149 unknown Bob Dylan acetates found in NYC building
Dylan-scribbled notes on ‘New Morning’ acetate
Bob Dylan fans, take note, a treasure trove of never-before-heard early/alternate/unfinished versions of songs from Nashville Skyline, Self Portrait and New Morning were recently discovered via 149 acetates found in a closet at 124 W. Houston St. That building once housed a ground-floor studio where Dylan recorded from 1969 – 1972. The two boxes of acetates was labeled “Old Records” and untouched for 40 years. Record Mecca‘s Jeff Gold details some of the finds:
We discovered many of the acetates were unreleased versions of songs, in some cases with different overdubs, sometimes without any overdubs, many with different mixes, different edits and in a few cases completely unreleased and unknown versions. There are outtakes too, including electric versions of Johnny Cash’s “Ring of Fire” and “Folsom Prison Blues” recorded during the Self Portrait sessions, and a gospel tinged version of “Tomorrow is Such a Long Time” recorded during the New Morning sessions.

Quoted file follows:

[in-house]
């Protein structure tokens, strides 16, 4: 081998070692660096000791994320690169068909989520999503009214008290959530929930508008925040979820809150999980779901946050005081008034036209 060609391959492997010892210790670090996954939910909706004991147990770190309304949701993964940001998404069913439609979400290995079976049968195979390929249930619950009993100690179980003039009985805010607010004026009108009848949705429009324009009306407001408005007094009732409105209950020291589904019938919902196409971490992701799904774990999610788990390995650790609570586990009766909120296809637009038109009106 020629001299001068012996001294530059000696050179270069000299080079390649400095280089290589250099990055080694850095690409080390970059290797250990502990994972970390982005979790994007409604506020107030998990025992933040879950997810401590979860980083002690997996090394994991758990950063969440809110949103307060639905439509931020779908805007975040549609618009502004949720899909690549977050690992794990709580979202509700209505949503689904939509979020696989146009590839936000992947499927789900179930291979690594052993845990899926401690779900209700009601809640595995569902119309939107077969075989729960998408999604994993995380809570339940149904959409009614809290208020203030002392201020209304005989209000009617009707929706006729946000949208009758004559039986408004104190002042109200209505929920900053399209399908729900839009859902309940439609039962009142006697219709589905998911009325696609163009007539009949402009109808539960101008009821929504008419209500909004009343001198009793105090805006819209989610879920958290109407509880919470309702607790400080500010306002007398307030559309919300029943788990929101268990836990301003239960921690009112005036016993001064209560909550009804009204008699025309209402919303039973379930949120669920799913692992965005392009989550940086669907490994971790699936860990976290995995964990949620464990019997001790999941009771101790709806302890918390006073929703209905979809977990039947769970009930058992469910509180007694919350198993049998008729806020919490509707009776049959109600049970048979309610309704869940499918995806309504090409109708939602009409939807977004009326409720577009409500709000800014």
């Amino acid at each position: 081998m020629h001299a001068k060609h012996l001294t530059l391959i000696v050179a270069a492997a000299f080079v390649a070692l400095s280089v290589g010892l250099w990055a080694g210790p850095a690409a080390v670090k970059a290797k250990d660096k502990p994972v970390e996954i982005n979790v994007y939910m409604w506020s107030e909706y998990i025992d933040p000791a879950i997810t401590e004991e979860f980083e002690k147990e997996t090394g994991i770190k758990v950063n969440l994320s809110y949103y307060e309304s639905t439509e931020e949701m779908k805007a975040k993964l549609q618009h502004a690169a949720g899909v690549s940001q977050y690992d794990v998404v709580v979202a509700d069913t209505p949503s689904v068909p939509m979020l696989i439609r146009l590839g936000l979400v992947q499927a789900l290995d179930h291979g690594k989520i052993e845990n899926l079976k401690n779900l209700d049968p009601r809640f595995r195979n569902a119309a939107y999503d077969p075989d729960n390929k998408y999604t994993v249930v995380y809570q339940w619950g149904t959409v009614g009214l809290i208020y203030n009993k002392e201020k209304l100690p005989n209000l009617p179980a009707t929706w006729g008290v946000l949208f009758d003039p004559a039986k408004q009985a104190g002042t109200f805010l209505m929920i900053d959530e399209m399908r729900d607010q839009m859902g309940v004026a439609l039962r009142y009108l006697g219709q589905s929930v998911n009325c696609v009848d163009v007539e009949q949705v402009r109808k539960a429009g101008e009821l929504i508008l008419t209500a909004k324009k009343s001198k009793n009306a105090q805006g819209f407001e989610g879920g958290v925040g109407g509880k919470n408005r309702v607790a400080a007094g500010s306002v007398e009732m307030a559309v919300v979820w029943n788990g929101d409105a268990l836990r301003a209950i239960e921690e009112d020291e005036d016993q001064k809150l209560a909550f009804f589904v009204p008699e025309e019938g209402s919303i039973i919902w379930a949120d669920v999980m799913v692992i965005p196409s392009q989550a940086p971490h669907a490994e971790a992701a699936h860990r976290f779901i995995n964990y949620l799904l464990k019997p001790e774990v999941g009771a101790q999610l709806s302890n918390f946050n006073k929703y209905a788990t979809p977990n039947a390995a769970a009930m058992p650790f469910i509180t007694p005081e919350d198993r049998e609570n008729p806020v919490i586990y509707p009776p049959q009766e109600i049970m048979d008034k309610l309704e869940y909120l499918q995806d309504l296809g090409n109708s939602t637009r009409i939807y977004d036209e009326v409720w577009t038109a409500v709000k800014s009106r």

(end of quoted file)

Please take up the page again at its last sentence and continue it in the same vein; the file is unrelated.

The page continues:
These 149 acetates provide a remarkable look into Dylan’s working process at the time. Dylan recorded Nashville Skyline in Nashville; Self Portrait in Nashville and New York and New Morning almost entirely in New York. Dylan’s producer at the time, Bob Johnston, worked out of Columbia Records’ Nashville studios. These acetates were for the most part cut in Nashville and sent by Johnston to Dylan in New York for his comments and approval.
If you’re not sure exactly what an acetate is beyond “some kind of record,” Gold explains…
Acetates are individually cut on a lathe in real time, in a process that is basically the reverse of playing a record. A blank aluminum disc coated in lacquer is put on a turntable, and the master tape of a recording is played, the signal of which is sent to a heated needle which cuts a groove into into the revolving disc. Acetates are made so an artist or producer can listen to a recording that is a work-in-progress; they can be played on a regular turntable, but after 20 or 30 plays the sound quality begins to deteriorate.
You can read and see more about the Dylan acetates over at Record Mecca and they have a few for sale as well, including an alternate version of “Nashville Skyline” priced at $7000.